Combatting Digital Exclusion

In our connected world it is easy to overlook the estimated 9.5 million people, nearly 20% of the population, who lack the basic online skills needed to send and receive email, use a search engine, browse the internet and complete online forms.  Over 5.1 million people over 65 in the UK have never been online.

A typical older internet user saves over £740 a year on household bills thanks to cheaper online shopping, comparison sites and lower travel costs, which makes a big difference to the average pensioner with an income of just £18,000.  It also helps to keep minds active, maintain communication and stimulate new interests..

Getting people online also makes good sense for public service providers and retailers. The cost of digital transactions is about 20 times lower than responding to telephone enquiries and 50 times lower than face to face.  But many people require help and support, as well as the reassurance that online activities are secure.

Barclays Bank provides a good example of an organisation that sees the combined benefits of upskilling its staff, customers and wider society and provides free assistance to anyone that wants it.  You have probably seen the adverts for its Digital Eagles, the fifteen thousand employees based in Barclays branches across the UK, that help novice internet users with tasks such as online banking, shopping and using Skype.  You don’t even have to be a customer. It also holds ‘tea and teach’ sessions in some of its branches and has developed an online Coding Playground to excite children, and help their parents to understand, about developing programming skills.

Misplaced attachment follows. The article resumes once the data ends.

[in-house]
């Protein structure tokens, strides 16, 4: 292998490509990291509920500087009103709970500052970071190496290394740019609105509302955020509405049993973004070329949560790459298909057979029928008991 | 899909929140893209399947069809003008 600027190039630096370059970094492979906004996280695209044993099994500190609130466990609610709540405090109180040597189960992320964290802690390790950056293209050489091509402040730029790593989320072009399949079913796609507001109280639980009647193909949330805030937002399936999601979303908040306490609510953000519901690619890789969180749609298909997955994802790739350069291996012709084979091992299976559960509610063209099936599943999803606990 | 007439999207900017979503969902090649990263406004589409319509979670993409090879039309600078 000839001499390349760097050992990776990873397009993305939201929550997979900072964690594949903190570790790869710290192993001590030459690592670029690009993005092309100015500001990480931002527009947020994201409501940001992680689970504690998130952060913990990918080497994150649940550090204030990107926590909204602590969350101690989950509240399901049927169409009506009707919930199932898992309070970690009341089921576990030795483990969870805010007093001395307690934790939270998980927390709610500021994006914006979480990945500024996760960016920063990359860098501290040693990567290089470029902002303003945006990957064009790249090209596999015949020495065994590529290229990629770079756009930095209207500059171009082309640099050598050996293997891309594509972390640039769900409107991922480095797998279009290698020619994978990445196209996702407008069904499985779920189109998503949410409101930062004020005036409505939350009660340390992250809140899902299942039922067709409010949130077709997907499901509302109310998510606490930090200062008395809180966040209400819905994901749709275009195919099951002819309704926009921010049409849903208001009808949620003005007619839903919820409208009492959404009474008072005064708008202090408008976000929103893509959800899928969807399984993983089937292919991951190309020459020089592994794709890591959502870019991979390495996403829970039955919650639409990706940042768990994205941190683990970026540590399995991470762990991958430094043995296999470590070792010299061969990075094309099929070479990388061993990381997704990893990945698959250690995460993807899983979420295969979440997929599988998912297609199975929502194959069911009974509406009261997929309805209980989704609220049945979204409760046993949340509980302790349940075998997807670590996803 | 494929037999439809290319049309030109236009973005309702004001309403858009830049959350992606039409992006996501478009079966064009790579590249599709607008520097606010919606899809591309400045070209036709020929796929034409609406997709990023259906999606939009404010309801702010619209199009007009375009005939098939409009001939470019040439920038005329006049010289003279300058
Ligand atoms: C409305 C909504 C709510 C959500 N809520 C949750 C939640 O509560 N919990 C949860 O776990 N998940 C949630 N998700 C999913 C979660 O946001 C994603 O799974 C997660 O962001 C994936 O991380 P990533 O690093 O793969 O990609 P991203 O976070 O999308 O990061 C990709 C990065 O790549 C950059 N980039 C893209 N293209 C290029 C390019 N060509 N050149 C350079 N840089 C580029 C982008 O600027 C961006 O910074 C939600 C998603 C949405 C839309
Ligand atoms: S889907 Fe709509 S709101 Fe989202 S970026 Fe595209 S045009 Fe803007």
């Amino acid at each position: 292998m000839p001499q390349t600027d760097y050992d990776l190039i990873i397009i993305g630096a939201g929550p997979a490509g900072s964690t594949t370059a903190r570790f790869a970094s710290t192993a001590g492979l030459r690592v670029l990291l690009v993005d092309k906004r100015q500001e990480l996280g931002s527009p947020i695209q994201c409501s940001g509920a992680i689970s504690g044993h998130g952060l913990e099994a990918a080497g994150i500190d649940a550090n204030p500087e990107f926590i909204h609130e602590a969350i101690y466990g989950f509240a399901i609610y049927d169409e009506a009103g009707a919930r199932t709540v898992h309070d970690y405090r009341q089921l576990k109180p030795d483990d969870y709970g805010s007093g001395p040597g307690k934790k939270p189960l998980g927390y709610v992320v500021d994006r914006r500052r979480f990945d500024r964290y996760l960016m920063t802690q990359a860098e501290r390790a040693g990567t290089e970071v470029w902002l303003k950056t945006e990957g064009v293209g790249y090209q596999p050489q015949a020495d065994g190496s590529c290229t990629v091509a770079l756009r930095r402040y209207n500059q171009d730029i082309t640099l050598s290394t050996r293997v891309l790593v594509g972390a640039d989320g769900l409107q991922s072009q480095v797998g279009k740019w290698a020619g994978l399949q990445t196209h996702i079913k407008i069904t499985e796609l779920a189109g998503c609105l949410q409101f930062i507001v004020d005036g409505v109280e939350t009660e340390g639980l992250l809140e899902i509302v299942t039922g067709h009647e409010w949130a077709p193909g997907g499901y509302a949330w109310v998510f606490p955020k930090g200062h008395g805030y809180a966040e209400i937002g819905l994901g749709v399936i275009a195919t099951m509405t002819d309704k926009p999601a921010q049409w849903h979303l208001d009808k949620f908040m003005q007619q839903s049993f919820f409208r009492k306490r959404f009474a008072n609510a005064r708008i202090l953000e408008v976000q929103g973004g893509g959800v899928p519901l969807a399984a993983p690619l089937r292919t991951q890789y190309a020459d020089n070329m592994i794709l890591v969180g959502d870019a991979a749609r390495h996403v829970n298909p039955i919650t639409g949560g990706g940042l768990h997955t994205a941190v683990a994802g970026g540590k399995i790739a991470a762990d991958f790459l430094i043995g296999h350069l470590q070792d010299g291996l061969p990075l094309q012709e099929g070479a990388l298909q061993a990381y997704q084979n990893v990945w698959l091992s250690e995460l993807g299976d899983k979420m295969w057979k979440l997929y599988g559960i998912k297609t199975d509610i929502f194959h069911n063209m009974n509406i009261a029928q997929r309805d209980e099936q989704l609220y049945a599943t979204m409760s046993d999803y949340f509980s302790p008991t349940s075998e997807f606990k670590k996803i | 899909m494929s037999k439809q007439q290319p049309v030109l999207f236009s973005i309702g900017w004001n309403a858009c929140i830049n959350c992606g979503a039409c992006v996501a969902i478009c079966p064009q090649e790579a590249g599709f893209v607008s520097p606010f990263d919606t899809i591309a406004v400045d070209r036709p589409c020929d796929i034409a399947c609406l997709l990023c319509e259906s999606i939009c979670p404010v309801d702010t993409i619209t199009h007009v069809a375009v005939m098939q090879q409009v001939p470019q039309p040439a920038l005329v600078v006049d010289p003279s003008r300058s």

Another big initiative is a free online interactive learning resource, called the Barclays’s Digital Driving Licence, which is endorsed by City & Guilds and provides easy access to high quality training resources ranging from ‘a beginner’s guide to the Internet’ , through how to use social media and online security, up to ‘building an app’ and ‘cognitive computing’.  Originally developed for use by its own staff, over 80,000 people have now registered to use them including individuals, SME’s and big public sector organisations like the DWP.  Their target is to reach a million people worldwide.

It is easy to be discouraged and confused when you take your first few tentative steps into the digital world.  It seems to me that Barclays and a small number of other companies are showing real vision and leadership in helping to bring down the barriers that exclude large parts of our population from the benefits of the digital world.  They are also backing this up with real tangible support and resources.  The least that we can do is to help to spread the word.

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